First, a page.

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Question of the Day
WASHINGTON (AP) — U.S. factories stepped up hiring and production in March, the latest evidence that manufacturing is growing at a healthy pace and fueling the recovery.
The Institute for Supply Management, a trade group of purchasing managers, said Monday that its index of manufacturing activity rose to 53.4 in March. That's up from 52.4 in the previous month. Readings above 50 indicate the sector is expanding.
A measure of employment in the sector rose to a nine-month high, a sign that factories are stepping up hiring. Manufacturers are already a big source of job gains. They've added more than 100,000 jobs in the past three months, about one-seventh of all net gains.
Increasingly confident U.S. consumers and businesses are spending more on cars, machinery and other goods, pushing up factory output. A gauge of production rose to its highest level in three months in March.
Consumers increased their spending in February by the most in seven months, the government said Friday. That news is raising expectations the economy will grow a bit faster in the current quarter.
Consumer spending on long-lasting goods, such as cars and computers, rose 1.6 percent in February. That suggests manufacturers will have to increase output to meet higher demand.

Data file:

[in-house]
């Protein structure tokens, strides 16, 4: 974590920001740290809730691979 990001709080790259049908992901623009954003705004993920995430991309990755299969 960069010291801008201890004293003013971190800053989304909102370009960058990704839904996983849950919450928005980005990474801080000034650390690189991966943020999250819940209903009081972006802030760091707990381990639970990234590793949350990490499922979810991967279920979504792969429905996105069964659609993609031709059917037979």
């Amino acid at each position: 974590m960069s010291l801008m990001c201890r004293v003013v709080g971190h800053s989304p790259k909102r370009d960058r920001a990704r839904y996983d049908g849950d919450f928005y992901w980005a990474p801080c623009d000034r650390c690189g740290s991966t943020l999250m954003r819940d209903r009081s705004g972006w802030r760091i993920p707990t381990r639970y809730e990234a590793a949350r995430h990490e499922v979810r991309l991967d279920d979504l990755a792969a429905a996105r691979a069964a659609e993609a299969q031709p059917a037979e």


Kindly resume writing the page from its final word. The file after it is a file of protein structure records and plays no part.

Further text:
Businesses also ordered more durable goods in February, after a steep drop the previous month, a separate report last week showed. Durable goods are meant to last at least three years. Greater demand for machinery, computers, autos and aircraft drove the increase.
Orders for so-called "core" capital goods, a key measure of business investment plans, also rose. They had fallen in January by the most in a year, after an investment tax credit expired.
Manufacturing has been a key source of economic growth since the recession ended in June 2009. The sector has expanded for 32 straight months, according to the ISM's index.
A recovery in auto sales has been a big reason for the strength in manufacturing. Americans delayed auto purchases during the recession, pushing the average age of U.S. cars to record highs. That led to sharp increases in car sales as the economy recovered.
More auto manufacturing boosts output in an array of industries, including steel, tire makers, and other parts suppliers.
Rising factory output is helping the broader economy grow. Growth increased to a 3 percent annual rate in the final three months of last year, up from 1.8 percent in the previous quarter.
Many economists expect growth will slow in the current quarter because companies aren't likely to restock their shelves as much as they did in the fourth quarter. But after Friday's report on consumer spending, some analysts are boosting their estimates for growth in the January-March quarter to 2.5 percent from 2 percent.
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